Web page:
Some really fun passage eventually leads to the next couple of pitches, close enough to be rigged with a single 45m rope. I really enjoyed these pitches, although they were a bit on the damp side. There is an optional deviation on the top pitch, which we decided not to use. This was probably a mistake as it was definitely a bit moist. A rebelay around a jammed boulder then facilitates a descent towards the lower pitch. We definitely used a deviation on this pitch… and probably could have done with another one. It was decidedly damp for the last section.

At the bottom, Sophie and Ray sped off to rig the next pitch. The passage eventually diminishes in size to become a slightly awkward crawl, filled with projections that could have been specifically designed to grab tackle sacks. All very frustrating, but it doesn’t last too long. The next pitch is rigged as a Y-hang, without any traverse line or backup. It’s safe enough, but I wonder why the usual convention of an anchor well back from the pitch head has been neglected in this case. Again, a deviation was required to pull the rope away from the water. The pitch lands on a ledge. A short side-step then leads to the top of The Ramp, a hading rift down which the water pours. The rope from the previous pitch is tied off around a very convenient chockstone and continued down The Ramp. While the cave is not generally tight, I struggled to reverse the side-step off the Ramp on the way back out. In the end I had to unclip my chest jammer. No-one else seemed to struggle at all, so let’s blame bad technique.

We decided to regroup at the bottom of The Ramp, before setting off along the rift towards the famous duck. The regrouping took slightly longer than expected due to a breakdown in communication, leaving Pete stranded at the top of the Ramp for longer than he would have liked.

There had been some apprehension about the duck. Jason & Ray had assured the Tatty Wife virgins that there was nothing to worry about – it really wasn’t that bad. They were wrong! It looked particularly uninviting on this occasion due to the high water levels. It would have been a real “lie on your back with your nose in the air” job. One or two people had a half-hearted look at it, but we agreed that returning on a drier day was the better option. Jason had a look at the bypass, but didn’t fancy it. Again. I don’t remember the bypass being that bad, but it looked horrific.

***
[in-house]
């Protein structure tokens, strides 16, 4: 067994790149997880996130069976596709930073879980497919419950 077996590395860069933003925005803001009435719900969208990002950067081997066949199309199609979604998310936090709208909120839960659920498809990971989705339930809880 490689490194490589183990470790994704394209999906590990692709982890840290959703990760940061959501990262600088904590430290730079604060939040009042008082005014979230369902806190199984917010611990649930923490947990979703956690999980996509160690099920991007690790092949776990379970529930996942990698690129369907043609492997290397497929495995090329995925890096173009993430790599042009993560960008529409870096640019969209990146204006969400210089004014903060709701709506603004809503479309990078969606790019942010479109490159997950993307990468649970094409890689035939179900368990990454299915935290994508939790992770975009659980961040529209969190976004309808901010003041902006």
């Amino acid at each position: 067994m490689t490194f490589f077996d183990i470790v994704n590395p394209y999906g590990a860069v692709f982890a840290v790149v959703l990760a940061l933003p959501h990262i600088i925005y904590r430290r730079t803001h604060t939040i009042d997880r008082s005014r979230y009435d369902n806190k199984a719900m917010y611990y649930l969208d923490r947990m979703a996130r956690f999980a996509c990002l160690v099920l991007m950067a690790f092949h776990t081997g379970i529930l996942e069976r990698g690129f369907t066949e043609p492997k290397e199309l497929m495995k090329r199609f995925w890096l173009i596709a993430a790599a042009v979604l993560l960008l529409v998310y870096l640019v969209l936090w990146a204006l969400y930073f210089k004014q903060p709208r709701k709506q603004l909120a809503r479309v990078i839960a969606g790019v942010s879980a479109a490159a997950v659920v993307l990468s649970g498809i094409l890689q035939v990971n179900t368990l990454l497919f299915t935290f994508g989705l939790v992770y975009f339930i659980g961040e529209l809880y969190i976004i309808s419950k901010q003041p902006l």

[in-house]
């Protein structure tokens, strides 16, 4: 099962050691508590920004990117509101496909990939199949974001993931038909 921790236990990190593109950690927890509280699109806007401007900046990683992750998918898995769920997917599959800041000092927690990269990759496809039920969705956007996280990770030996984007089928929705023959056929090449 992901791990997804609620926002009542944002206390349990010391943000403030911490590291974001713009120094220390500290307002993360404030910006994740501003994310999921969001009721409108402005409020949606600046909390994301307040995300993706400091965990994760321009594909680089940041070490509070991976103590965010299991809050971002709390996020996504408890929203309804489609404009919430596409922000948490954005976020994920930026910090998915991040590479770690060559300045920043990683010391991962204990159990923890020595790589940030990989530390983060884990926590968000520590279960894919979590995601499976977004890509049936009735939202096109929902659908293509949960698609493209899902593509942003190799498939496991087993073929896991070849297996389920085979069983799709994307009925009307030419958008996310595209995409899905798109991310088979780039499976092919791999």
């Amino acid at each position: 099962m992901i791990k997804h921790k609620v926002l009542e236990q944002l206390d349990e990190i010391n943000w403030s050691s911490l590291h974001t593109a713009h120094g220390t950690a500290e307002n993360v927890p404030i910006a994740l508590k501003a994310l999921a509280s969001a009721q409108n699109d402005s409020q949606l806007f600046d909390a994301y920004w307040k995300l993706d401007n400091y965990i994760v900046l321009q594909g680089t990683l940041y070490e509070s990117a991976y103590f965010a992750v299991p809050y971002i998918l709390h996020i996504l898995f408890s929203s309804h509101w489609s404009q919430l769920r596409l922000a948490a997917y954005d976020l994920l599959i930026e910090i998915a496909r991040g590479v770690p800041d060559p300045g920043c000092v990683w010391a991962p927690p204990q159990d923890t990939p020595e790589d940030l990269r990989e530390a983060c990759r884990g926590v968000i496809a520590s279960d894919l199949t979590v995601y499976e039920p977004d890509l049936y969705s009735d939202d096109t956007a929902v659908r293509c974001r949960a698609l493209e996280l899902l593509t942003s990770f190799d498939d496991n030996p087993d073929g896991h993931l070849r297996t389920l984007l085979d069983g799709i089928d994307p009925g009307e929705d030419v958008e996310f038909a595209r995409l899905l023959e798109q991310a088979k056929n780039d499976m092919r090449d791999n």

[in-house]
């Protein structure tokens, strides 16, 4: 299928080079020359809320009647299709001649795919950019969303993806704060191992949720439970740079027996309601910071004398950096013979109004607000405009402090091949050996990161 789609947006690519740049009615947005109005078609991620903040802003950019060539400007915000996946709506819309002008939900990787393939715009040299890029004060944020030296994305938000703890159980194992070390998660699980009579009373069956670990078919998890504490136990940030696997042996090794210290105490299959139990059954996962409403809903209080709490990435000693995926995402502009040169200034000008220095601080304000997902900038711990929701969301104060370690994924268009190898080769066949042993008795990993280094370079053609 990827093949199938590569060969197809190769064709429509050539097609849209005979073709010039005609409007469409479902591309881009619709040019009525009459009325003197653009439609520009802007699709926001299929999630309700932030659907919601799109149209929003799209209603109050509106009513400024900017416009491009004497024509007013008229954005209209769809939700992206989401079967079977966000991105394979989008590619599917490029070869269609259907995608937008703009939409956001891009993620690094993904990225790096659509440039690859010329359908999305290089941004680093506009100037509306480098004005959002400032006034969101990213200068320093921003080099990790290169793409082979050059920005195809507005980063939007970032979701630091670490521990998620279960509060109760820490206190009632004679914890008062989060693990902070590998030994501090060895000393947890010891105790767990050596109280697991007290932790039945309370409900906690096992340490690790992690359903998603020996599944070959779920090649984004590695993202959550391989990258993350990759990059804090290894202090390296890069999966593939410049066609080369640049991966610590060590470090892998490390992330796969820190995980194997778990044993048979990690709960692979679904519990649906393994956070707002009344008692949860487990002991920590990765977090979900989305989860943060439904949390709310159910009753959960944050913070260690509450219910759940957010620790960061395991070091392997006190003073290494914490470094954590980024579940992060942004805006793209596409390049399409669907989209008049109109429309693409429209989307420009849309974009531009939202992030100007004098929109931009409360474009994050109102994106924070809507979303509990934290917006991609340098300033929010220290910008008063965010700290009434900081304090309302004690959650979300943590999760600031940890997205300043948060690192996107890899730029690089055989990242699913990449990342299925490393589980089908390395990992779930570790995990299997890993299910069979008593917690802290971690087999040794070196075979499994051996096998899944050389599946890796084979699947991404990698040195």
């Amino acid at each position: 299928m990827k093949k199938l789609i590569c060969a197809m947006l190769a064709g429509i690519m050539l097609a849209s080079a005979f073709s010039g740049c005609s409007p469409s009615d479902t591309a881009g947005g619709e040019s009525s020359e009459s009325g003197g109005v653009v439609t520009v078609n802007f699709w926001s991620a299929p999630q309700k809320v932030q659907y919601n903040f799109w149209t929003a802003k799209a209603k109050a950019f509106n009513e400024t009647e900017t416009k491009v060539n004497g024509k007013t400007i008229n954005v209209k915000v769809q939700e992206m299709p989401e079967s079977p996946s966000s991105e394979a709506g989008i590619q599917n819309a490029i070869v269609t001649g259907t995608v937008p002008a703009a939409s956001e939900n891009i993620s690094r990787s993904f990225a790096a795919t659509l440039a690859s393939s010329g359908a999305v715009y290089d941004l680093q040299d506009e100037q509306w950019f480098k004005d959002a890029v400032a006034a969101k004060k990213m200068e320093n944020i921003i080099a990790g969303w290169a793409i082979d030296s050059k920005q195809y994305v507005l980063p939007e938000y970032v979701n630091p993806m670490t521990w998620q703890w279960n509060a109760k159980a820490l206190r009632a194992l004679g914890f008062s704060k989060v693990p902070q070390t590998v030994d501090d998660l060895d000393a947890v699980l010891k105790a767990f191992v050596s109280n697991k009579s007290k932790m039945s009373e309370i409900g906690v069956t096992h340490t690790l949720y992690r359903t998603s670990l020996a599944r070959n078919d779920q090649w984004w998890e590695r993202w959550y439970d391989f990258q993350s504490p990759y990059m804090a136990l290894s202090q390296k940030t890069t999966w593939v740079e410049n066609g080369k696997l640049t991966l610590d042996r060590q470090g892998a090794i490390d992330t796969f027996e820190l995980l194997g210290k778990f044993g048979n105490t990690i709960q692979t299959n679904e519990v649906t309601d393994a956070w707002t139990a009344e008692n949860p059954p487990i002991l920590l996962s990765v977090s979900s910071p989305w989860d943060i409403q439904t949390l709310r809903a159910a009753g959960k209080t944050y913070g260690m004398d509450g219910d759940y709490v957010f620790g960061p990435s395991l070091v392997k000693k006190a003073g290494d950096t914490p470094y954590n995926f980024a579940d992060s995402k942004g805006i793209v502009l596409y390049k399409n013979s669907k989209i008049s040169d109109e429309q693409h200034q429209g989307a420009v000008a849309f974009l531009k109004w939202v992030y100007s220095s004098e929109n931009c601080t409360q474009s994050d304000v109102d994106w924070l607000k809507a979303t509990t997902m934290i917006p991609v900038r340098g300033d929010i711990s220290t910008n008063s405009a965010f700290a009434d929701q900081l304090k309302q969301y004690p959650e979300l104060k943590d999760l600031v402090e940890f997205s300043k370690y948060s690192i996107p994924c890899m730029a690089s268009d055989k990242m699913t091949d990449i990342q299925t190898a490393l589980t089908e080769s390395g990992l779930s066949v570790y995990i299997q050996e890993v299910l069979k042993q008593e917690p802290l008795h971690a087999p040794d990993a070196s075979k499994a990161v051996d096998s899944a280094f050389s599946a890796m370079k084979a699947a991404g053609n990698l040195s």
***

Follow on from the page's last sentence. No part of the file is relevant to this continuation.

So, out we went, with Ray & Sophie derigging. Jason & Ray free climbed The Ramp, which was probably easier than trying to prussik it. As on the way in, the tackle sack jammed on just about every projection. The best way of progressing was for Sophie to drag it behind her, with Ray freeing it from snags. I always find it really hard work getting out of this cave as it’s quite a climb back up the sloping passage. If anything it’s now even harder! The last man emerged just over 3 hours after the first descended. Thankfully, the walk back to the cars didn’t seem anywhere near as bad as the walk-in.

A debriefing over tea & cake in Inglesport was called for. All agreed that Tatty Wife is a great trip. It deserves much more recognition than it gets. I imagine we’ll all be back before too long… but in drier conditions.

Bull Pot of the Witches

Maz, Tom, Dave, James, Sophie, Ray

Report from Maz:


For my first lead, those wiser and more experienced than I, had decided a nice non SRT trip to Dentdale would be my baptism of fire.

Unfortunately, Storm Isha had other ideas and it was soon obvious that Ibbeth Peril would be under water or at the very least, put any caver in serious peril. A plan B or C would obviously be needed.

Having consulted the caving gods; namely Ray and Tom, and the bible that is Northern Caves volume 2, it was decided a nice jaunt down Bull Pot of the Witches would be just the job.

With no rain falling for a change, Ray, Dave, James, Tom and myself began the descent. After the first pitch, a puddle of light and voice from above marked the arrival of Sophie bringing the compliment of cavers to 6.

A largely dry series of thankfully short and easy pitches deposited us in a large cavern. There followed a nice section of passage before bypassing a small hole in the floor. This passage gradually become muddier and lower. Obviously, James decided to investigate and emerged brown coated and unimpressed.